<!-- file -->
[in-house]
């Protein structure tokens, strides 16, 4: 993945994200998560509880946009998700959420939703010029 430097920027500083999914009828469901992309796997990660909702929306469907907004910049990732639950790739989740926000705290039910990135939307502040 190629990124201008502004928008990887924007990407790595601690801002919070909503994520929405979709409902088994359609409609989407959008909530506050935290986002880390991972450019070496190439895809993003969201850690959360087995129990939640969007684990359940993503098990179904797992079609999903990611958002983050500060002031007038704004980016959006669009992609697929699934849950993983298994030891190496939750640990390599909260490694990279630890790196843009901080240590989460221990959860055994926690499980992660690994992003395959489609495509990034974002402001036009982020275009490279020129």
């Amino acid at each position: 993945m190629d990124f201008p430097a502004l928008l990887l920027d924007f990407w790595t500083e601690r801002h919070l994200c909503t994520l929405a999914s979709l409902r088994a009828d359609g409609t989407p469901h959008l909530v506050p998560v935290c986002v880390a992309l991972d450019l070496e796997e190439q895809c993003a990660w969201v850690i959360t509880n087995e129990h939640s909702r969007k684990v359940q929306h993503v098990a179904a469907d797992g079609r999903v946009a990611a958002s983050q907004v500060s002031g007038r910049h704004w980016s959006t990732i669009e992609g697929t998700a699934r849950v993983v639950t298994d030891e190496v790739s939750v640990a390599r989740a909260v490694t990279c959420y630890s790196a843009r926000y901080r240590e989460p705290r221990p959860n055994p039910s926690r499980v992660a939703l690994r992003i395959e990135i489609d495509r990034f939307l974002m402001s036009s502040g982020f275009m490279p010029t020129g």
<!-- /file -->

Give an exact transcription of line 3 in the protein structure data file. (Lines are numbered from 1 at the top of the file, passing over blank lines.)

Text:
């Amino acid at each position: 993945m190629d990124f201008p430097a502004l928008l990887l920027d924007f990407w790595t500083e601690r801002h919070l994200c909503t994520l929405a999914s979709l409902r088994a009828d359609g409609t989407p469901h959008l909530v506050p998560v935290c986002v880390a992309l991972d450019l070496e796997e190439q895809c993003a990660w969201v850690i959360t509880n087995e129990h939640s909702r969007k684990v359940q929306h993503v098990a179904a469907d797992g079609r999903v946009a990611a958002s983050q907004v500060s002031g007038r910049h704004w980016s959006t990732i669009e992609g697929t998700a699934r849950v993983v639950t298994d030891e190496v790739s939750v640990a390599r989740a909260v490694t990279c959420y630890s790196a843009r926000y901080r240590e989460p705290r221990p959860n055994p039910s926690r499980v992660a939703l690994r992003i395959e990135i489609d495509r990034f939307l974002m402001s036009s502040g982020f275009m490279p010029t020129g």